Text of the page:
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This is one of my first steps with GUI. I've tried an implementation of Conway's Game of Life with TkInter. I would appreciate any opinions about my code, especially about the separation of GUI and logic.

import Tkinter as tk
from copy import deepcopy
from random import randrange

def random_fields(width):
    """
    Returns a set of tuples of random integers, eg: set((2,4), (6,1)).

    These tuples are meant as coordiantes.
    The parameter width is the maximum value of x and y.
    """
    fields_alive = width * width // 6
    fields = set()
    for _ in range(fields_alive):
        x = randrange(width)
        y = randrange(width)
        fields.add((x,y))
    return fields

class Field(object):
    """ Represents a field in Game of Life. """
    def __init__(self, x, y):
        """ Constructs a "dead" field at coords x, y """
        self.x = x
        self.y = y
        self.is_alive = False

    def __str__(self):
        return "Field: \n   x: {0}; y: {1}; is_alive: {2}\n".format(self.x, self.y, self.is_alive)

    def change(self):
        """ Changes from dead to alive and vice-versa. """
        if self.is_alive:
            self.is_alive = False
        else:
            self.is_alive = True


class GameOfLifeMatrix(object):
    """
    Represents a matrix in Game of Life and contains the logic.

    The global STARTFIELDS is a dict, with some well known repeating patterns like:
    "blinker" and "toad"
    """
    STARTFIELDS = { "blinker": ((2,1), (2,2), (2,3)),
                    "toad": ((2,2), (3,2), (4,2), (1,3), (2,3), (3,3))
                   }
    def __init__(self, width = 25, start_fields = "random"):
        """ 
        Constructs a new square matrix for Game Of Life. 

        parameters:
        width: integer, the width and height of the matrix
        start_fields, you can provide: 
         - "blinker" or "toad" for the well known patterns
         - "random" to create a random matrix
         - a set of tuples containing specified "alive" coordinates
        """
        if not self.STARTFIELDS.get(start_fields) is None:
            self.start_fields = self.STARTFIELDS[start_fields]
        elif start_fields == "random":
            self.start_fields = random_fields(width)
        else:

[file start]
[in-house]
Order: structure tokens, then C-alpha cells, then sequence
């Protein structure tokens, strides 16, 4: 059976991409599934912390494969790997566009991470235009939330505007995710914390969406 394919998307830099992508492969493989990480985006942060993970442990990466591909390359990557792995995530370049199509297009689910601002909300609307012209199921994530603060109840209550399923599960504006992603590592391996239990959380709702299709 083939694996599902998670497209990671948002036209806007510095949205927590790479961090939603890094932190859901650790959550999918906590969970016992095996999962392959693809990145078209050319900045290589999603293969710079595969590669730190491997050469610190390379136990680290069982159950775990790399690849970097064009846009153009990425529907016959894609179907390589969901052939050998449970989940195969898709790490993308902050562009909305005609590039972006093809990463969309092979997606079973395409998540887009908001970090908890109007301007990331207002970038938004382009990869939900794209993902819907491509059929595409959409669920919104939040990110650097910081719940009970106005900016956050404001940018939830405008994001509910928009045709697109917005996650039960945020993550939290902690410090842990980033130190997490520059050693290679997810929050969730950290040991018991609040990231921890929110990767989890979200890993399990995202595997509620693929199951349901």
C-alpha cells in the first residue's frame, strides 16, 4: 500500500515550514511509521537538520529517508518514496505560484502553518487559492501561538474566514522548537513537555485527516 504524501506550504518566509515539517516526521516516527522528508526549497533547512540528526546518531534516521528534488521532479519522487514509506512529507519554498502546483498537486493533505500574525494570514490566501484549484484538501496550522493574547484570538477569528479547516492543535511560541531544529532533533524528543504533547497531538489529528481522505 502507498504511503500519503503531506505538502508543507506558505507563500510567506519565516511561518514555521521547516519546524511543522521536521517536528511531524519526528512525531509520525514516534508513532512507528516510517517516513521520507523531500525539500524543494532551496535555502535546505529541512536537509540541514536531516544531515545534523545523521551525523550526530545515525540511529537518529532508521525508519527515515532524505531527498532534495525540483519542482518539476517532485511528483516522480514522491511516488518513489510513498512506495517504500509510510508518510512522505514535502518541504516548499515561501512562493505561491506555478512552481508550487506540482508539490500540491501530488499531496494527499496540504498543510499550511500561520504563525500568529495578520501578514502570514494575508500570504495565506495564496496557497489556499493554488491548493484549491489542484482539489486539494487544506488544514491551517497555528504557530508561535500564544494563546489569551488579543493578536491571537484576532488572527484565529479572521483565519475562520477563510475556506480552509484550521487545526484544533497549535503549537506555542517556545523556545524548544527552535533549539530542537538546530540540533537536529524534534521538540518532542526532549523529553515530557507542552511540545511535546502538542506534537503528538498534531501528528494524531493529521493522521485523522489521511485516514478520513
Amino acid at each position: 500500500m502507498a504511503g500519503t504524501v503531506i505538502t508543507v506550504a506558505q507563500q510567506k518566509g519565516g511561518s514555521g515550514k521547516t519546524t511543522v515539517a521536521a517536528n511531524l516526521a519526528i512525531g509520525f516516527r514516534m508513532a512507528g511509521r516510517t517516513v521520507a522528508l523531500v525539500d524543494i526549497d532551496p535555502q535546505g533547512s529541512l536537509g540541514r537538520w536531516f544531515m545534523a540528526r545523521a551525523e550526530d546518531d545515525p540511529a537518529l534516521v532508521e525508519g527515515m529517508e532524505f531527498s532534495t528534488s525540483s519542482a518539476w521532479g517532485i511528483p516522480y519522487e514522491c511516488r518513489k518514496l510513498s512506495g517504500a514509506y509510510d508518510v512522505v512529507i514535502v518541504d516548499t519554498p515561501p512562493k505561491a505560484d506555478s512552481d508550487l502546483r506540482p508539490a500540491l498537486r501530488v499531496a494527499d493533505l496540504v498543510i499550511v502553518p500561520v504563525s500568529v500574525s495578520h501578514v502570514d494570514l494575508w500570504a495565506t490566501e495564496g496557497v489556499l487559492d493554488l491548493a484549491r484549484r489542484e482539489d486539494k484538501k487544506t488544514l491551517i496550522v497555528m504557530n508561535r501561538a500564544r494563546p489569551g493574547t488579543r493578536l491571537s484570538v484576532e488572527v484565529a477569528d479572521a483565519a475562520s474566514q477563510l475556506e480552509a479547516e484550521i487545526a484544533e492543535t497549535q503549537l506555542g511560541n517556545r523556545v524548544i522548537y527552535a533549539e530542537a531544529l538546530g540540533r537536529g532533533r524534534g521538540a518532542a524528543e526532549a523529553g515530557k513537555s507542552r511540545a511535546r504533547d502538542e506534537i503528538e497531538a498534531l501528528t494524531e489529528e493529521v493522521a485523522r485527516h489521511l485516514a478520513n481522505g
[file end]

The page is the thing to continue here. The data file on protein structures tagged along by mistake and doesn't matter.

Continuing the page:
self.start_fields = start_fields

        self.width = width
        self.generation = 0
        self.matrix = list()
        for x in range(width):
            row = list()
            self.matrix.append(row)
            for y in range(width):
                field = Field(x, y)
                if (x, y) in self.start_fields:
                    field.change()
                row.append(field)

    def _should_change(self, field):
        """ Determines if a given field should be changed according to the rules of the game"""
        if (   field.x == 0
            or field.y == 0
            or field.x == self.width - 1
            or field.y == self.width - 1):
            # i.e.: field is at the border -> should not change?
            return False

        alive_neighbours = 0
        for x in range(field.x -1, field.x +2):
            for y in range(field.y -1, field.y +2):
                if x == field.x and y == field.y:
                    # field is not neighbour of itself
                    continue
                if self.matrix[x][y].is_alive:
                    alive_neighbours += 1

        if (not field.is_alive) and alive_neighbours == 3:
            return True
        elif field.is_alive and (alive_neighbours < 2 or alive_neighbours > 3):
            return True
        else:
            return False 

    def next_generation(self):
        """ Evolves the matrix to the next generation. """
        self.generation += 1
        new_matrix = deepcopy(self.matrix)
        for field in self.fields():
            if self._should_change(field):
                new_matrix[field.x][field.y].change()